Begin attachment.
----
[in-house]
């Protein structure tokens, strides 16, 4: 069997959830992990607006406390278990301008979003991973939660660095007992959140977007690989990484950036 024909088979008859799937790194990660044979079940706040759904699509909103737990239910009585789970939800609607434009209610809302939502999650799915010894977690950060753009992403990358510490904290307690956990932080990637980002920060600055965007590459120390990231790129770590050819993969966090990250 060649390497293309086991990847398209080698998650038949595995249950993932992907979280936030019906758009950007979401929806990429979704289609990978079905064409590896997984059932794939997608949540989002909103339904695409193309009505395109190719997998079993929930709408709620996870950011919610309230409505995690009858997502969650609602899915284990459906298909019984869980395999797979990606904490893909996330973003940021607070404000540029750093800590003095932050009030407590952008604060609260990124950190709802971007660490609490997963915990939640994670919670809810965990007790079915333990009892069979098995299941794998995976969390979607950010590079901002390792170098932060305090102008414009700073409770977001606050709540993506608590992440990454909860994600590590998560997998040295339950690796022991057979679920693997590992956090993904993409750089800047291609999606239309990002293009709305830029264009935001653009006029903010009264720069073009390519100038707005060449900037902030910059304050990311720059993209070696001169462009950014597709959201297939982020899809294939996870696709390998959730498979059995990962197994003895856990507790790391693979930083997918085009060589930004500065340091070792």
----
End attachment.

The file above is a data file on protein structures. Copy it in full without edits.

[in-house]
């Protein structure tokens, strides 16, 4: 069997959830992990607006406390278990301008979003991973939660660095007992959140977007690989990484950036 024909088979008859799937790194990660044979079940706040759904699509909103737990239910009585789970939800609607434009209610809302939502999650799915010894977690950060753009992403990358510490904290307690956990932080990637980002920060600055965007590459120390990231790129770590050819993969966090990250 060649390497293309086991990847398209080698998650038949595995249950993932992907979280936030019906758009950007979401929806990429979704289609990978079905064409590896997984059932794939997608949540989002909103339904695409193309009505395109190719997998079993929930709408709620996870950011919610309230409505995690009858997502969650609602899915284990459906298909019984869980395999797979990606904490893909996330973003940021607070404000540029750093800590003095932050009030407590952008604060609260990124950190709802971007660490609490997963915990939640994670919670809810965990007790079915333990009892069979098995299941794998995976969390979607950010590079901002390792170098932060305090102008414009700073409770977001606050709540993506608590992440990454909860994600590590998560997998040295339950690796022991057979679920693997590992956090993904993409750089800047291609999606239309990002293009709305830029264009935001653009006029903010009264720069073009390519100038707005060449900037902030910059304050990311720059993209070696001169462009950014597709959201297939982020899809294939996870696709390998959730498979059995990962197994003895856990507790790391693979930083997918085009060589930004500065340091070792």